|Books like this are what make historicals worth reading.
Sylvie Lamoureaux is looking for something more in her life. Being a prima ballerina is wonderful, but she fears her lover may be ready for something a little permanent. So, only having recently discovered the existence of her sister, Lady Susannah Grantham, Sylvie sees this as the perfect opportunity to get away from her lover Etienne and reconnect with her family. But what Sylvie doesn't know is that Susannah is at that moment coming to Paris and all of London is claiming to be the missing Sylvie.
Of course, for someone as resourceful as Sylvie that wouldn't be a problem, except that her coach is robbed, and she's left with nothing but the clothes on her back and the name of her seat mate. Without identification she has no recourse but to seek out Tom Carpenter. And when she does, she's stunned to find that he not only runs a burlesque house, but also expects her to work for her keep. A prima ballerina flipping up her skirt to shake her bottom at a crowd of lustful men? Unthinkable. But a woman does, as a woman must to survive.
Sylvie and Tom are a delight. From the first moment they meet, Sylvie keeps him on his toes. She's either sticking him with a hidden knitting needle (in case strangers get too fresh) or kissing a bandit to save the coach. Tom knows there's more to her than meets the eye, but he just can't place it. And Tom himself isn't quite the open book, with rumors of a love child and more than a passing acquaintance with men such as the coach robber.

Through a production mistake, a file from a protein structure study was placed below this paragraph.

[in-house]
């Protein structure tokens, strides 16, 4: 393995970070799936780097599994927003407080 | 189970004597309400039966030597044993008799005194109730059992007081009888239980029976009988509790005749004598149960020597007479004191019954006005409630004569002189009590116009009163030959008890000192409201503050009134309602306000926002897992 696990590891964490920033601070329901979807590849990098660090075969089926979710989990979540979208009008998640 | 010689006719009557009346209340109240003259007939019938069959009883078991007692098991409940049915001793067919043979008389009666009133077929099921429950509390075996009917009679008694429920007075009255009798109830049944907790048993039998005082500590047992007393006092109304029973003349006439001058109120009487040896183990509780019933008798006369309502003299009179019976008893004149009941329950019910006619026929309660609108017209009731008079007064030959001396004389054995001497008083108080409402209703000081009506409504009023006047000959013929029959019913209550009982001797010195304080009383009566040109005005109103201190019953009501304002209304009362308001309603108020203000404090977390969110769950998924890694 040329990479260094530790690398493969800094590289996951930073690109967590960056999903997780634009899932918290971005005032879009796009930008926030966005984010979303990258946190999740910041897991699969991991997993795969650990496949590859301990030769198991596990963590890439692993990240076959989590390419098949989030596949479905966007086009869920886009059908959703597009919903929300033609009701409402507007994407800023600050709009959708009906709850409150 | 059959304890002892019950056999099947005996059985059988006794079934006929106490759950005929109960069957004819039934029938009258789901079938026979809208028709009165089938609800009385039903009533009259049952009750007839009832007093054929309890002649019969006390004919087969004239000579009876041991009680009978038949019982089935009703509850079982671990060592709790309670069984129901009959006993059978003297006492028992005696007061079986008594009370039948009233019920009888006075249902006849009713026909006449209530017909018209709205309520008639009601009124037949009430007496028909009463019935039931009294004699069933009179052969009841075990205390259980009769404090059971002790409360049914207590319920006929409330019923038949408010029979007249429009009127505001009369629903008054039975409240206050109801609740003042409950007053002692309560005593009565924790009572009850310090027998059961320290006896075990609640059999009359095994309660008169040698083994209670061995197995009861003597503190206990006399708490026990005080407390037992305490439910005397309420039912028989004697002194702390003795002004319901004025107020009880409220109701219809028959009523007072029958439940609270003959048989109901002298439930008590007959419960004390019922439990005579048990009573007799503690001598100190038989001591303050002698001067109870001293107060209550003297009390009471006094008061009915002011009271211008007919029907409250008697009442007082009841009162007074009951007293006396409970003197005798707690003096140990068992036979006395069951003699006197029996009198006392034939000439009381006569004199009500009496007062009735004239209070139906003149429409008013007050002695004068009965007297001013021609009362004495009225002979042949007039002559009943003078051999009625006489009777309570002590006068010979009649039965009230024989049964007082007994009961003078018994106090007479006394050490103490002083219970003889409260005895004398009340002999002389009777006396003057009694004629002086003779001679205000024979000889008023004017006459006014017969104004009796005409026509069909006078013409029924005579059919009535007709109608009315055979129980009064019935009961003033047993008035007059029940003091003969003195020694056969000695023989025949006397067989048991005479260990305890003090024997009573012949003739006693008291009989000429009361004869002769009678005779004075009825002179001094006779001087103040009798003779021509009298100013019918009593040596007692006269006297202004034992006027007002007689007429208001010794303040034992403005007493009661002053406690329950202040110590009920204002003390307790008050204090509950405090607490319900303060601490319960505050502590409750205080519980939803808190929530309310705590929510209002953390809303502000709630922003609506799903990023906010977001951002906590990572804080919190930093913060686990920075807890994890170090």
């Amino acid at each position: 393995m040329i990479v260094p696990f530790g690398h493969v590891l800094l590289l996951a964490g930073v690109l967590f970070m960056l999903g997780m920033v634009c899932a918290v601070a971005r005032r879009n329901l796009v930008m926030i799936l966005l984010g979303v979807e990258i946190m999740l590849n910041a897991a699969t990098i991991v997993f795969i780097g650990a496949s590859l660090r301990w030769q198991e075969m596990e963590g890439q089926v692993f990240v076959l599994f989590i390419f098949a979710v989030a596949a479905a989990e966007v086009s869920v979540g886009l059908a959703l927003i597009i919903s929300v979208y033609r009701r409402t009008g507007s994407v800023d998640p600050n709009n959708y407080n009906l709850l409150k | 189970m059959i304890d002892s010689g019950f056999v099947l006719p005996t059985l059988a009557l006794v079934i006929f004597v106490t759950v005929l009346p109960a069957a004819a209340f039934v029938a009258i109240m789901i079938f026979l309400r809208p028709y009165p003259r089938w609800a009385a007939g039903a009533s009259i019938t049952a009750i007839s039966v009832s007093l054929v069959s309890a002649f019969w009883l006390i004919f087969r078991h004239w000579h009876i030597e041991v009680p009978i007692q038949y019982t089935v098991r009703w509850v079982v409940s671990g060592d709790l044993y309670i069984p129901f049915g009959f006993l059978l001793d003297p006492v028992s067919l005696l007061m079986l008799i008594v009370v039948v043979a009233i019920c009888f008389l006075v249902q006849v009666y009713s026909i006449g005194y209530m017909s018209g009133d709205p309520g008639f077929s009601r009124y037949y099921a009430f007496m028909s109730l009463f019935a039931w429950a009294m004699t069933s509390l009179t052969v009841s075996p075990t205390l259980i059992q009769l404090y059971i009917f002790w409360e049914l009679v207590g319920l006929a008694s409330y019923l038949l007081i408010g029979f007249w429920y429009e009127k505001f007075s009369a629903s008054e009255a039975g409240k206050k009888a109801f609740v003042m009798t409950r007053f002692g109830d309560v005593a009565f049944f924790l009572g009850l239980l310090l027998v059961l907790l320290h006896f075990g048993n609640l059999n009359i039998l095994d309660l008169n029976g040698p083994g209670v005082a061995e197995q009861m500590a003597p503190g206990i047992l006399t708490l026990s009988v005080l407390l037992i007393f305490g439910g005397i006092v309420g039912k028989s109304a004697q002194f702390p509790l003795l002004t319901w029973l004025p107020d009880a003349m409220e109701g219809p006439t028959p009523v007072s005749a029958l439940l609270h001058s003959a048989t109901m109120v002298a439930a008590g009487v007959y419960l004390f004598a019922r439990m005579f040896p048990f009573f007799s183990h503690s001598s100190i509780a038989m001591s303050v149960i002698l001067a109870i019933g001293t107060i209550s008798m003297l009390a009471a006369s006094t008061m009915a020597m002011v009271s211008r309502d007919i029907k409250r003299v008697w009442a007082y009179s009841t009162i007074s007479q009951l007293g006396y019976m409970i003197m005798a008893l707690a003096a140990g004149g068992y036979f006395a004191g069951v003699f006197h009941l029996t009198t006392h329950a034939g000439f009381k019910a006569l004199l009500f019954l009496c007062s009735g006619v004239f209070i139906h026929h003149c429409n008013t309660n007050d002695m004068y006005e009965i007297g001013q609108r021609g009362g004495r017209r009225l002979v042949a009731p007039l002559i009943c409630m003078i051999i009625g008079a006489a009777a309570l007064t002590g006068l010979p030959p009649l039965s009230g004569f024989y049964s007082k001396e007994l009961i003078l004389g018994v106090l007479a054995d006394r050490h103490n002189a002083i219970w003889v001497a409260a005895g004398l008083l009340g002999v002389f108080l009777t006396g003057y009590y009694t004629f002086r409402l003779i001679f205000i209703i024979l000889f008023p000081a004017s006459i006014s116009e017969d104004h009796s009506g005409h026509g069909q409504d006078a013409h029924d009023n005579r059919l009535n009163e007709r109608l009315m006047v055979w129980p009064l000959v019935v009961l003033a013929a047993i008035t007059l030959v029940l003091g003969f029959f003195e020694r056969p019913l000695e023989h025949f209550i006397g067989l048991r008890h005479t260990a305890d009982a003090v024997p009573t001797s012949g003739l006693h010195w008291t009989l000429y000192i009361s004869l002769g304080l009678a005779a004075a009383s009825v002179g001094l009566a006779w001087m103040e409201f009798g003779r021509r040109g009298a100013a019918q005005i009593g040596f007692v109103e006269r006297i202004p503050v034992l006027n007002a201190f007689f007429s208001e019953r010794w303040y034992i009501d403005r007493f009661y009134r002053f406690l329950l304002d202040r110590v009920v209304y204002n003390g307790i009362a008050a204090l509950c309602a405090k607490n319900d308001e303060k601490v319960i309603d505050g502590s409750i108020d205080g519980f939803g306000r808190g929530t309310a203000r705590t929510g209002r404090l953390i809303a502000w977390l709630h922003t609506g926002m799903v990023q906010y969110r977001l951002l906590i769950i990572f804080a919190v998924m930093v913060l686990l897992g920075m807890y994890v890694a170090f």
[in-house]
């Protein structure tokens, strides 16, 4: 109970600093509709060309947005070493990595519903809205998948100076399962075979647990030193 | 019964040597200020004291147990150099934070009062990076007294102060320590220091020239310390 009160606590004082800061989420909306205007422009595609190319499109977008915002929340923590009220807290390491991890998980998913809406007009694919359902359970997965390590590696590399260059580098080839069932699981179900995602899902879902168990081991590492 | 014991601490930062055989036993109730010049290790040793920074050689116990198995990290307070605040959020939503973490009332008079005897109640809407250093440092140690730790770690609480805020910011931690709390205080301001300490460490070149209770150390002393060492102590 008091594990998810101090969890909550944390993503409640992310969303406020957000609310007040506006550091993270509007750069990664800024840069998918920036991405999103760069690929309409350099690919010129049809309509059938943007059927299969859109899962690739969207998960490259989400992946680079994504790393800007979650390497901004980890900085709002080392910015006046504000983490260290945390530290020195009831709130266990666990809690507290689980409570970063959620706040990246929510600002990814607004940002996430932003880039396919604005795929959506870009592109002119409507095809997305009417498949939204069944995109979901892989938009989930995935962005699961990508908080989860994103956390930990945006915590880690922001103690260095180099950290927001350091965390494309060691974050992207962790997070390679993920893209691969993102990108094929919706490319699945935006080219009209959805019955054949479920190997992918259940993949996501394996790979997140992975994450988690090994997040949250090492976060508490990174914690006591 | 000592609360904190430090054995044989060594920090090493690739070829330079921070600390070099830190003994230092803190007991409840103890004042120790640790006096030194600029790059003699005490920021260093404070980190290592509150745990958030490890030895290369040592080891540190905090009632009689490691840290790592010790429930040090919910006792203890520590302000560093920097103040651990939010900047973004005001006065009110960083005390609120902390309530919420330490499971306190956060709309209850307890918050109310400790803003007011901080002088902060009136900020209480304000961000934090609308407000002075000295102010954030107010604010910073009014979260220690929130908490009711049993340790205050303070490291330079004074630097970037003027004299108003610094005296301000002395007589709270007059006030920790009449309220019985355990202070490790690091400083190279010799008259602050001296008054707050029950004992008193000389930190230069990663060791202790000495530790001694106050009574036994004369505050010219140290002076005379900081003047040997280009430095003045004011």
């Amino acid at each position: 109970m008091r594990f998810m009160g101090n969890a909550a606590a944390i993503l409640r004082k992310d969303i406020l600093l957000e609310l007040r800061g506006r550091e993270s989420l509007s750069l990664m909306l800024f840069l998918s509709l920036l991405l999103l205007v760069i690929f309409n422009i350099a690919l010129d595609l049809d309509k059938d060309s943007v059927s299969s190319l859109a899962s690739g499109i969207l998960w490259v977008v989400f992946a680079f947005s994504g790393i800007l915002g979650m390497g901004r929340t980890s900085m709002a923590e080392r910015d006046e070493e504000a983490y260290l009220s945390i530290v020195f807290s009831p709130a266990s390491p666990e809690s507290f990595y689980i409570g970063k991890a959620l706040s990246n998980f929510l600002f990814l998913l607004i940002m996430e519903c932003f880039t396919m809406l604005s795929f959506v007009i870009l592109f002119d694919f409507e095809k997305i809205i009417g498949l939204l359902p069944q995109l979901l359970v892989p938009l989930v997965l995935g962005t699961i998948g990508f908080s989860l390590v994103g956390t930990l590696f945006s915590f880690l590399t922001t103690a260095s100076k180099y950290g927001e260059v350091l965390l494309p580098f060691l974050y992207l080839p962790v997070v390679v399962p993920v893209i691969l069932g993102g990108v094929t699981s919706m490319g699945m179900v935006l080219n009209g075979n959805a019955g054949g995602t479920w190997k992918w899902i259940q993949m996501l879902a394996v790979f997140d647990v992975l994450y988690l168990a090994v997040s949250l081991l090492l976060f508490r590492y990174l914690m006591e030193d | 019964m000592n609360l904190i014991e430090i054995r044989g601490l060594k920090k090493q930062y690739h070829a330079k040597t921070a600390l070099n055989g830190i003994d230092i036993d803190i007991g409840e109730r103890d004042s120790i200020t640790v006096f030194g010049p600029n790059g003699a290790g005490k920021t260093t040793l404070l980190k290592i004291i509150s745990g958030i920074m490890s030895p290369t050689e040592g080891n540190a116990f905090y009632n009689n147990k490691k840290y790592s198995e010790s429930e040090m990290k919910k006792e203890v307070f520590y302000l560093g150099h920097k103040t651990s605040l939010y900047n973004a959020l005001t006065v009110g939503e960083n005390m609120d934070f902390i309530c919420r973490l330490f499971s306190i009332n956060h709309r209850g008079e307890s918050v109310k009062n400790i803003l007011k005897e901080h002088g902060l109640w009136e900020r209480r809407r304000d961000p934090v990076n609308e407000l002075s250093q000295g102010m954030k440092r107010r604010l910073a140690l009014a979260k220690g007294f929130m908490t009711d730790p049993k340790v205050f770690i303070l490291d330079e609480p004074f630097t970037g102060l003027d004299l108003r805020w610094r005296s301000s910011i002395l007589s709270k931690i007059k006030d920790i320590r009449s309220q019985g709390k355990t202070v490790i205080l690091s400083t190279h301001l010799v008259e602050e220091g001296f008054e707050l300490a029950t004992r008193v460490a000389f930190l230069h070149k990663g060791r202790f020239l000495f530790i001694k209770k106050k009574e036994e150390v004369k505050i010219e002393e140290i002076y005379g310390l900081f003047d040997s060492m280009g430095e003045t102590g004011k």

Sylvie is a refreshing heroine. She's independent, and believably so.
Living as a ballerina has given her certain freedoms in the Regency era. She's also quite forward. Sylvie doesn't let the rumors stand between Tom and her. She's direct with him, simply asking what she needs to know. In a genre filled with women as victims and big misunderstanding's Sylvie and Tom's relationship is a breath of fresh air. By the end of the book, I wasn't sure whom I loved more: the dashing Tom or spunky Sylvie.
Long weaves in many subplots throughout the story: Daisy, the aging dancer and her tumultuous relationship with show-runner "The General;" Molly, the jealous ingénue and her mysterious admirers and the mystery of Tom's backers suddenly losing interest. There are so many angles working here, a lesser writer might've had trouble securing ever loose end. Not Long, by the end of the book, the reader knows and cares about every secondary character just as much as they do Sylvie and Tom. Not an easy task for writer to accomplish, by any means.
Ways to be Wicked is a quick, laugh out loud read, perfect for those long winter nights. The reader leaves the story laughing, hopeful and feeling like they just left a great set of friends. What more can a writer hope to accomplish than that?